“Of course.”

That’s how Dirk Nowitzki summed up the Dallas Mavericks’ night in the NBA Draft Lottery.

Tuesday night, the Mavs looked like they had everything to gain by having the third-worst record in the league. They were guaranteed a top-six pick and had a 13.8 percent chance at landing the No. 1 overall spot in next month’s draft. Heck, they even appeared due to land in the top-three. But then they didn’t.

The Mavs fell to fifth in the draft, and with that, they missed out on perhaps the best prospect: Luka Doncic. While landing the 19-year-old Slovenian star was always a long shot, the outside chance of drafting him provided some hope for fans who watched the team muster just 24 wins, the lowest total since the lockout-shortened 1998-99 season. These are the Mavericks, though. Lady Luck ghosted them long ago.

Looking ahead, the future isn’t exactly dreary on the surface. Even though picking fifth guarantees nothing, Dallas at least finds itself in a favorable position to land a talented player. This year’s draft class is replete with big men and if you know your Mavs history, you know that they’ve been chasing a white whale to hold down the middle for a couple of decades now. But therein lies a problem. Rookie centers take time to develop, and, based on what the team is saying, they aren’t in the mood to wait around.

“Ultimately, when you are in this position you would love to have the first pick, but we still have a top-five pick with a chance to get a very good player,” Mavericks Assistant Vice President of Basketball Operations Michael Finley said in a statement released by the team. “It is a deep draft with some great young talent and we can still get a player who can come in and help us out immediately. There is a wide variety of talent at the top of this draft and we are hopeful that we can get a guy who will help us not be in this lottery next year.”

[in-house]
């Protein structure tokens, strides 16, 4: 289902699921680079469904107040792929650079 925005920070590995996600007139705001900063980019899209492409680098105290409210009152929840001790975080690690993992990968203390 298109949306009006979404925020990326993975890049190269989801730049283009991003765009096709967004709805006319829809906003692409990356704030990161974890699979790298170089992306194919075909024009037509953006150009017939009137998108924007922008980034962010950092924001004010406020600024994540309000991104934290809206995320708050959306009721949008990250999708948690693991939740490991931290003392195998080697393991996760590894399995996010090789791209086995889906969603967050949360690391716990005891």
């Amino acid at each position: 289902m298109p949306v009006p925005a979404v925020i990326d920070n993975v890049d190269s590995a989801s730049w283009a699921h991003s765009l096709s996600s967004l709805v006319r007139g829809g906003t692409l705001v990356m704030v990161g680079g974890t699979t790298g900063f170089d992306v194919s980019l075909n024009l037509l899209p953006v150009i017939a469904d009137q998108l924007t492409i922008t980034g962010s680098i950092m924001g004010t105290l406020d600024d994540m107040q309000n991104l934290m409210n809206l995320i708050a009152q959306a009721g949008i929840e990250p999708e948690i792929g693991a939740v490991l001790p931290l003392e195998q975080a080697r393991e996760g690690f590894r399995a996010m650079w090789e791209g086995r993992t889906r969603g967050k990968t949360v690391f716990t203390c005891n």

Even though he doesn’t come right out and say it, it’s easy to discern that Finley is indicating that the team’s goal is to return to the playoffs next season. Similar sentiments have been made by owner Mark Cuban recently as well. Spending two to three years bringing along a big man doesn’t fit this timeline, so don’t be surprised if they don’t draft one in June. They’ll look for someone to plug in now. And frankly, nothing the team does this summer should come as a surprise. With the fifth pick and loads of cap room, they’re a mule with a spinning wheel.

The desire to return to the postseason is understandable. Unfortunately, it’s also a narcotic and the Mavs are simply looking to score another hit. Instead of building a core of Dennis Smith Jr. and whoever they select in in June, they’re once again swinging for the fences instead of facing reality. The Mavs are bad, and they’re going to remain bad for at least another season. Building through the draft can change that. Nonetheless, the franchise again appears willing to jeopardize its future for the here and now. These are the Mavericks. So, of course.